packing venues across the country, he was received like a rock star, or a secular saint.
Christine Lagarde, the elegant French finance minister, was packing for Brazil and her global campaign for DSK's job.
Customers have been packing the store since the weekend, he said.
So says Pulitzer Prize-winning historian James MacGregor Burns in his timely new book, packing the Court.
Those regulations that apply to aviation shipments are enforced by the FAA, and relate to the standards for packing and loading.
All his reply was, sullenly to set himself to packing his mules.
"You'd better be packing your trunk," the Inspector rumbled.
The packing of the molecules may have nothing to do with it.
"I notice you're packing yours, large as life," Jack pointed out.
Her attention had been at once attracted by a travelling bag, opened as if in preparation for packing.
carrying a gun, often concealed
The off-duty policeman was packing.
gerundive form, by ellipsis from "to pack heat"
"bundle," early 13c., probably from a Low German word (cf. Middle Dutch pac, pack "bundle," Middle Low German pak, Middle Flemish pac, attested from late 12c.), originally a term of wool traders in Flanders; or possibly from Old Norse pakki. All are of unknown origin.
Italian pacco is a Dutch loan word; French pacque probably is from Flemish. Meaning "set of persons" (usually of a low character) is c.1300, older than sense of "group of hunting animals" (early 15c.). Extended to collective sets of playing cards (1590s), floating ice (1791), cigarettes (1924), and submarines (1943). Meaning "knapsack on a frame" is attested from 1916. Pack of lies first attested 1763.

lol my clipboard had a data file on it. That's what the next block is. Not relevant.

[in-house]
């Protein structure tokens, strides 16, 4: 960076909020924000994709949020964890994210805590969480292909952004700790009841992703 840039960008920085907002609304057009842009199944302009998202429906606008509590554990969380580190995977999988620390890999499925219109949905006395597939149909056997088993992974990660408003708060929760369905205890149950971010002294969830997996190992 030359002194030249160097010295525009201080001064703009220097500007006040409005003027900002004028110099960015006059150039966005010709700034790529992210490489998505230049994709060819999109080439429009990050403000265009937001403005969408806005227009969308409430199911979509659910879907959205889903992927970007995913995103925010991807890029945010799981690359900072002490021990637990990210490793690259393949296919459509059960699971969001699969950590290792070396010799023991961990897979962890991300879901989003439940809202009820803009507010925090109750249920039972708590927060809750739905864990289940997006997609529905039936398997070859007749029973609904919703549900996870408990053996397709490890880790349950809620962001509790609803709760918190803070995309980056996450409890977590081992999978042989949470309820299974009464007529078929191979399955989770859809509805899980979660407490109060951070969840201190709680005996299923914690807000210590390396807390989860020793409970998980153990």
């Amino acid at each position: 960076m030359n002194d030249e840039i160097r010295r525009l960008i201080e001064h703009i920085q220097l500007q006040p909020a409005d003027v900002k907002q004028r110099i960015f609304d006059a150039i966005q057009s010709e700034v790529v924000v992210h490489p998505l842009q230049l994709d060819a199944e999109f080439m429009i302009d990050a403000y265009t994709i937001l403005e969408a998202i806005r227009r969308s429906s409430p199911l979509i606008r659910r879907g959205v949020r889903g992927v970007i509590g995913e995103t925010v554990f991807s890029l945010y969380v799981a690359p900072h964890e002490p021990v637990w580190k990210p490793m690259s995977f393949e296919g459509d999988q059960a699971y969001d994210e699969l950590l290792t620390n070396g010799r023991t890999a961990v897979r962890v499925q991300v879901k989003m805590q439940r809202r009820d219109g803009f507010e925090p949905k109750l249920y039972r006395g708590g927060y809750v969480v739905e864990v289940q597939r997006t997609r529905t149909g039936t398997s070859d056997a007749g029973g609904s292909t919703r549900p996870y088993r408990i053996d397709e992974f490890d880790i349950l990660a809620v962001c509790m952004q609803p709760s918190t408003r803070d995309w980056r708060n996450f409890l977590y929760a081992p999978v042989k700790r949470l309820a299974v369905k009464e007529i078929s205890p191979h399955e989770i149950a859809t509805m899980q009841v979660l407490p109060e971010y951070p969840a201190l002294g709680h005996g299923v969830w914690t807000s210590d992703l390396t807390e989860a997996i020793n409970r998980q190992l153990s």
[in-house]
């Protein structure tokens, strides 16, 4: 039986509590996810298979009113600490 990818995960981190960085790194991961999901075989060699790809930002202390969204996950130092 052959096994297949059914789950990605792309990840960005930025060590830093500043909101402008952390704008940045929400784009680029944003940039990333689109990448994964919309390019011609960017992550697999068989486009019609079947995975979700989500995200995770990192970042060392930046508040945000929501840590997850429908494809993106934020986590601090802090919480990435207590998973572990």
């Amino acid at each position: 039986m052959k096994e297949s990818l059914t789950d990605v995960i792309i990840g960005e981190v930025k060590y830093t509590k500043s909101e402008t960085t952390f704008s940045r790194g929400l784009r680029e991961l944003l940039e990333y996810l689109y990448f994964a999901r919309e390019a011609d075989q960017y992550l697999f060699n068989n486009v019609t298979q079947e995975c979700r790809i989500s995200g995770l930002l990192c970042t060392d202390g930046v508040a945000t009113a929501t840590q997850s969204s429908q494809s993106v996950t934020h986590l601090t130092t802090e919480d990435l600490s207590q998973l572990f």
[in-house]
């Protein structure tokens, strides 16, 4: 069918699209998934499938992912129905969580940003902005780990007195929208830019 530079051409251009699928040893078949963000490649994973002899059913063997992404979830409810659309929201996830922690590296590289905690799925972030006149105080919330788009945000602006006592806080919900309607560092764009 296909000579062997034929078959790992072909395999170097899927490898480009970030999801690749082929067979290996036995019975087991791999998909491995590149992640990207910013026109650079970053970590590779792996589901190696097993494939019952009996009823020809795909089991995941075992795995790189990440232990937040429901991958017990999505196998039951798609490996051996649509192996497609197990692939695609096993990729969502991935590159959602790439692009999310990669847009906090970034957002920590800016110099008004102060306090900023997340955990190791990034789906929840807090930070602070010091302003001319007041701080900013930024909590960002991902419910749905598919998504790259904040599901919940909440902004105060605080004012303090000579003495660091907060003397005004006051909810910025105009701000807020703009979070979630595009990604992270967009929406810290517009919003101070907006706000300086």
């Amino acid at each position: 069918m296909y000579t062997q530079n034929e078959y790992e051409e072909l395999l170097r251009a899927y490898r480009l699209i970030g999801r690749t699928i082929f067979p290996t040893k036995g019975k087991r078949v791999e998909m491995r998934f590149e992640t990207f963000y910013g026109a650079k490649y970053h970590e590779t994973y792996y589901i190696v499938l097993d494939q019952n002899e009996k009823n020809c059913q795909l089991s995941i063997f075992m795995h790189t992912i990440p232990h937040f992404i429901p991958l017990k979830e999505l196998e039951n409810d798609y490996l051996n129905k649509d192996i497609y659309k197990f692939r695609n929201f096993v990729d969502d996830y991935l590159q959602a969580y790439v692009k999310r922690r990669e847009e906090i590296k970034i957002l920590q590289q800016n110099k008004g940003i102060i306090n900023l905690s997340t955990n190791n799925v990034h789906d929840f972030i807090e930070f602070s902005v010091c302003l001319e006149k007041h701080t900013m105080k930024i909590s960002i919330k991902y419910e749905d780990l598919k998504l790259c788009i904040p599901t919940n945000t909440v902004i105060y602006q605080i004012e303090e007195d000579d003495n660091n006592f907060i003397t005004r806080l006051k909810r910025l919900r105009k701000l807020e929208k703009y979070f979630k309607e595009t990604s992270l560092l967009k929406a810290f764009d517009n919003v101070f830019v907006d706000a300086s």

c.1300, "to put together in a pack," from pack (n.), possibly influenced by Anglo-French empaker (late 13c.) and Medieval Latin paccare "pack."
Some senses suggesting "make secret arrangement" are from an Elizabethan mispronunciation of pact. Sense of "to carry or convey in a pack" (1805) led to general sense of "to carry in any manner;" hence to pack heat "carry a gun," underworld slang from 1940s; "to be capable of delivering" (a punch, etc.), from 1921. Related: Packed; packing.
The insertion of gauze or other material into a body cavity or wound for therapeutic purposes.
The material so used; a pack.
v. packed, pack·ing, packs
To fill, stuff, plug, or tampon.
To enwrap or envelop the body in a sheet, blanket, or other covering.
To apply a dressing or covering to a surgical site.
The swathing of a patient or a body part in hot, cold, wet, or dry materials, such as cloth towels, sheets, or blankets.
The materials so used.
An ice pack; an ice bag.
Armed, esp with a pistol; carrying: The policeman was packed before he raided the building (packed 1980s+ Teenagers, packing 1990s+)